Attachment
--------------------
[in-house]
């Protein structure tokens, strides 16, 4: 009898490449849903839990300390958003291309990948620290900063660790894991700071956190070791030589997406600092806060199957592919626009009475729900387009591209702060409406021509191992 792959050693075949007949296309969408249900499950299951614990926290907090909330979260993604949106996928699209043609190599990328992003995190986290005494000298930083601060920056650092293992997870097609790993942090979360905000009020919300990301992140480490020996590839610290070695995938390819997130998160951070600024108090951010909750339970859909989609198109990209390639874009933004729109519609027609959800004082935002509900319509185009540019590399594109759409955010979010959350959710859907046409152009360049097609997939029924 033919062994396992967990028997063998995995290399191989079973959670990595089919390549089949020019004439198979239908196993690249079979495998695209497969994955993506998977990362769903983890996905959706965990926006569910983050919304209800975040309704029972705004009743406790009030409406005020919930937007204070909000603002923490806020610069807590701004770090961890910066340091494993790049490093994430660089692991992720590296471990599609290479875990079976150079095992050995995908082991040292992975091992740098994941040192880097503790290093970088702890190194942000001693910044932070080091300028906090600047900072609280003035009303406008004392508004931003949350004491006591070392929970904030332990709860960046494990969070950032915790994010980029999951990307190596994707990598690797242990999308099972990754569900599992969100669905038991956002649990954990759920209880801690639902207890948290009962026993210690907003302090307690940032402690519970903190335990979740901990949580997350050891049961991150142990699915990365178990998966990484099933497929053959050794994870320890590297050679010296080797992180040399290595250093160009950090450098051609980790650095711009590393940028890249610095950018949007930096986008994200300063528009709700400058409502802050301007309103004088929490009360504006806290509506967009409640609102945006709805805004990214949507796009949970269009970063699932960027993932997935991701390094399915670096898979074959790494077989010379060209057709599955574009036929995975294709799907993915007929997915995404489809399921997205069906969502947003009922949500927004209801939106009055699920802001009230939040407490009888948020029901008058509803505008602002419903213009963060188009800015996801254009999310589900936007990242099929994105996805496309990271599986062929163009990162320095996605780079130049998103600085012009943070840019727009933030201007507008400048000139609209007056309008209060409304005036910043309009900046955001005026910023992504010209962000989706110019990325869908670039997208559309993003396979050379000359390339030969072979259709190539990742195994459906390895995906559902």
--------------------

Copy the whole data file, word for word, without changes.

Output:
[in-house]
């Protein structure tokens, strides 16, 4: 009898490449849903839990300390958003291309990948620290900063660790894991700071956190070791030589997406600092806060199957592919626009009475729900387009591209702060409406021509191992 792959050693075949007949296309969408249900499950299951614990926290907090909330979260993604949106996928699209043609190599990328992003995190986290005494000298930083601060920056650092293992997870097609790993942090979360905000009020919300990301992140480490020996590839610290070695995938390819997130998160951070600024108090951010909750339970859909989609198109990209390639874009933004729109519609027609959800004082935002509900319509185009540019590399594109759409955010979010959350959710859907046409152009360049097609997939029924 033919062994396992967990028997063998995995290399191989079973959670990595089919390549089949020019004439198979239908196993690249079979495998695209497969994955993506998977990362769903983890996905959706965990926006569910983050919304209800975040309704029972705004009743406790009030409406005020919930937007204070909000603002923490806020610069807590701004770090961890910066340091494993790049490093994430660089692991992720590296471990599609290479875990079976150079095992050995995908082991040292992975091992740098994941040192880097503790290093970088702890190194942000001693910044932070080091300028906090600047900072609280003035009303406008004392508004931003949350004491006591070392929970904030332990709860960046494990969070950032915790994010980029999951990307190596994707990598690797242990999308099972990754569900599992969100669905038991956002649990954990759920209880801690639902207890948290009962026993210690907003302090307690940032402690519970903190335990979740901990949580997350050891049961991150142990699915990365178990998966990484099933497929053959050794994870320890590297050679010296080797992180040399290595250093160009950090450098051609980790650095711009590393940028890249610095950018949007930096986008994200300063528009709700400058409502802050301007309103004088929490009360504006806290509506967009409640609102945006709805805004990214949507796009949970269009970063699932960027993932997935991701390094399915670096898979074959790494077989010379060209057709599955574009036929995975294709799907993915007929997915995404489809399921997205069906969502947003009922949500927004209801939106009055699920802001009230939040407490009888948020029901008058509803505008602002419903213009963060188009800015996801254009999310589900936007990242099929994105996805496309990271599986062929163009990162320095996605780079130049998103600085012009943070840019727009933030201007507008400048000139609209007056309008209060409304005036910043309009900046955001005026910023992504010209962000989706110019990325869908670039997208559309993003396979050379000359390339030969072979259709190539990742195994459906390895995906559902």